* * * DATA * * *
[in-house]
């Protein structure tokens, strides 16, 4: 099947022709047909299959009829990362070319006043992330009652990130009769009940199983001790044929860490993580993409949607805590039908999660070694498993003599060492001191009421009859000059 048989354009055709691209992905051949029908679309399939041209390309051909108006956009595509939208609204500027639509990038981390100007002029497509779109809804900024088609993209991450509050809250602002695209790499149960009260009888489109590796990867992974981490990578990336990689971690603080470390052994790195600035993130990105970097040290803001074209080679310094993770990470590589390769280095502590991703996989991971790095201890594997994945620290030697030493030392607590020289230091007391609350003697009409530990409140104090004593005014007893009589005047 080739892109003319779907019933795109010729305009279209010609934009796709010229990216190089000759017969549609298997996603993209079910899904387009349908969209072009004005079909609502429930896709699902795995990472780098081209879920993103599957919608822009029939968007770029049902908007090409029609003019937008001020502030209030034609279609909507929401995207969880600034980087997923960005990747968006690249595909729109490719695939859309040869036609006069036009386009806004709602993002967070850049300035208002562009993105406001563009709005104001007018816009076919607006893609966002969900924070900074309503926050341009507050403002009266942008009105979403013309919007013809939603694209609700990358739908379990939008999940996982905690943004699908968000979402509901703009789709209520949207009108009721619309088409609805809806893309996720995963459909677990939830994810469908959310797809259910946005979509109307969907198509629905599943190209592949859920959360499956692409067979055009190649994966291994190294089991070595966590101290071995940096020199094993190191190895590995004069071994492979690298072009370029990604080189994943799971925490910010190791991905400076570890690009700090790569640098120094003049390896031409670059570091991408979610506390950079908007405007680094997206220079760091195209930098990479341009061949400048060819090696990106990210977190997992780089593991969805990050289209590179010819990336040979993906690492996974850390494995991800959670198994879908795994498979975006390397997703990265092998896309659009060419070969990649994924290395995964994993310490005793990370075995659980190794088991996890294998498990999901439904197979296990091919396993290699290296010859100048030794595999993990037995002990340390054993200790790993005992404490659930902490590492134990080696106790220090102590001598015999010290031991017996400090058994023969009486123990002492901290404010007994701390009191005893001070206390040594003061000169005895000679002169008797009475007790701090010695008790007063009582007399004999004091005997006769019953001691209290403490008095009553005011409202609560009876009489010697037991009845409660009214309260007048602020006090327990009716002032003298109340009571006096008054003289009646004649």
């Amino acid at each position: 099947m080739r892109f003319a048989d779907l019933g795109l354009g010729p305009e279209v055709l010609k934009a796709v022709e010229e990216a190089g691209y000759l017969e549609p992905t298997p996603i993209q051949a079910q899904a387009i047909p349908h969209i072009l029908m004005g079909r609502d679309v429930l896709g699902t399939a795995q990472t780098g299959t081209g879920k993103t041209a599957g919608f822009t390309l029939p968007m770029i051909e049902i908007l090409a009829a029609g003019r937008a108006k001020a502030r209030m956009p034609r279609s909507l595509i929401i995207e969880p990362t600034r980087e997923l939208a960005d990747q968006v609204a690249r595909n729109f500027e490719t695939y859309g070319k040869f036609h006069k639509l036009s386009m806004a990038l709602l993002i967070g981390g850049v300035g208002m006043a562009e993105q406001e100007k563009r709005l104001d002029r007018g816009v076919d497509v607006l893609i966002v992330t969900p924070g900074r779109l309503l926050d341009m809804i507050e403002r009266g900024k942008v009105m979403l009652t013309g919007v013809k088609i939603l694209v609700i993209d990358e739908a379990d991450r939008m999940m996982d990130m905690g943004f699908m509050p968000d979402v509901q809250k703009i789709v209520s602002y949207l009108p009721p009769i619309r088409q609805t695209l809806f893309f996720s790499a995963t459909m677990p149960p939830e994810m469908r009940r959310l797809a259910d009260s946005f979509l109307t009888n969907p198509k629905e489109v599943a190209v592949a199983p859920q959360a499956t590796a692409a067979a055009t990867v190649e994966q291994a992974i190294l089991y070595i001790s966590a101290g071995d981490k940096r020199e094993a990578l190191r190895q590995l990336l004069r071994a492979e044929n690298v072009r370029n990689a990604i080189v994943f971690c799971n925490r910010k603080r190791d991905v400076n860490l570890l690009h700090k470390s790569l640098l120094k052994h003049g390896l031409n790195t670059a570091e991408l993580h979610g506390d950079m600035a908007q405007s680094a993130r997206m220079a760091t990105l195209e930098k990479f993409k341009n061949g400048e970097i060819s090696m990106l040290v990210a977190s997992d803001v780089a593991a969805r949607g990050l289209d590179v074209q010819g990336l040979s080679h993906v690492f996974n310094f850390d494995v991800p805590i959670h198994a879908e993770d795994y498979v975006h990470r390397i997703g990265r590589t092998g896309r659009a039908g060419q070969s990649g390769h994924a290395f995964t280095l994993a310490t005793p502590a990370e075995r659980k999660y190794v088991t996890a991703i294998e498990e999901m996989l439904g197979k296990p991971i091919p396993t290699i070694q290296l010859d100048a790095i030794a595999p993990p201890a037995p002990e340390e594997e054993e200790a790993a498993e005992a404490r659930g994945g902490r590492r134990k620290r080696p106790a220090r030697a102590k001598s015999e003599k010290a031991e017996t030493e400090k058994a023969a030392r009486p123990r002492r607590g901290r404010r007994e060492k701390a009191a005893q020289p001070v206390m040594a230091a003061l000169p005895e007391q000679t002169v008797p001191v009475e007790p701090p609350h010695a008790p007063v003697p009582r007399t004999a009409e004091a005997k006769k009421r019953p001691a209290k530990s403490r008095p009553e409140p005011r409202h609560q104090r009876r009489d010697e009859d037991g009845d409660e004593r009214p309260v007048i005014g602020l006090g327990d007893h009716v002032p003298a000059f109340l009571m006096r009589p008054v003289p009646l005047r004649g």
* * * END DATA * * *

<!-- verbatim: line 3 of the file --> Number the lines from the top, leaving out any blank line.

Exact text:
């Amino acid at each position: 099947m080739r892109f003319a048989d779907l019933g795109l354009g010729p305009e279209v055709l010609k934009a796709v022709e010229e990216a190089g691209y000759l017969e549609p992905t298997p996603i993209q051949a079910q899904a387009i047909p349908h969209i072009l029908m004005g079909r609502d679309v429930l896709g699902t399939a795995q990472t780098g299959t081209g879920k993103t041209a599957g919608f822009t390309l029939p968007m770029i051909e049902i908007l090409a009829a029609g003019r937008a108006k001020a502030r209030m956009p034609r279609s909507l595509i929401i995207e969880p990362t600034r980087e997923l939208a960005d990747q968006v609204a690249r595909n729109f500027e490719t695939y859309g070319k040869f036609h006069k639509l036009s386009m806004a990038l709602l993002i967070g981390g850049v300035g208002m006043a562009e993105q406001e100007k563009r709005l104001d002029r007018g816009v076919d497509v607006l893609i966002v992330t969900p924070g900074r779109l309503l926050d341009m809804i507050e403002r009266g900024k942008v009105m979403l009652t013309g919007v013809k088609i939603l694209v609700i993209d990358e739908a379990d991450r939008m999940m996982d990130m905690g943004f699908m509050p968000d979402v509901q809250k703009i789709v209520s602002y949207l009108p009721p009769i619309r088409q609805t695209l809806f893309f996720s790499a995963t459909m677990p149960p939830e994810m469908r009940r959310l797809a259910d009260s946005f979509l109307t009888n969907p198509k629905e489109v599943a190209v592949a199983p859920q959360a499956t590796a692409a067979a055009t990867v190649e994966q291994a992974i190294l089991y070595i001790s966590a101290g071995d981490k940096r020199e094993a990578l190191r190895q590995l990336l004069r071994a492979e044929n690298v072009r370029n990689a990604i080189v994943f971690c799971n925490r910010k603080r190791d991905v400076n860490l570890l690009h700090k470390s790569l640098l120094k052994h003049g390896l031409n790195t670059a570091e991408l993580h979610g506390d950079m600035a908007q405007s680094a993130r997206m220079a760091t990105l195209e930098k990479f993409k341009n061949g400048e970097i060819s090696m990106l040290v990210a977190s997992d803001v780089a593991a969805r949607g990050l289209d590179v074209q010819g990336l040979s080679h993906v690492f996974n310094f850390d494995v991800p805590i959670h198994a879908e993770d795994y498979v975006h990470r390397i997703g990265r590589t092998g896309r659009a039908g060419q070969s990649g390769h994924a290395f995964t280095l994993a310490t005793p502590a990370e075995r659980k999660y190794v088991t996890a991703i294998e498990e999901m996989l439904g197979k296990p991971i091919p396993t290699i070694q290296l010859d100048a790095i030794a595999p993990p201890a037995p002990e340390e594997e054993e200790a790993a498993e005992a404490r659930g994945g902490r590492r134990k620290r080696p106790a220090r030697a102590k001598s015999e003599k010290a031991e017996t030493e400090k058994a023969a030392r009486p123990r002492r607590g901290r404010r007994e060492k701390a009191a005893q020289p001070v206390m040594a230091a003061l000169p005895e007391q000679t002169v008797p001191v009475e007790p701090p609350h010695a008790p007063v003697p009582r007399t004999a009409e004091a005997k006769k009421r019953p001691a209290k530990s403490r008095p009553e409140p005011r409202h609560q104090r009876r009489d010697e009859d037991g009845d409660e004593r009214p309260v007048i005014g602020l006090g327990d007893h009716v002032p003298a000059f109340l009571m006096r009589p008054v003289p009646l005047r004649g």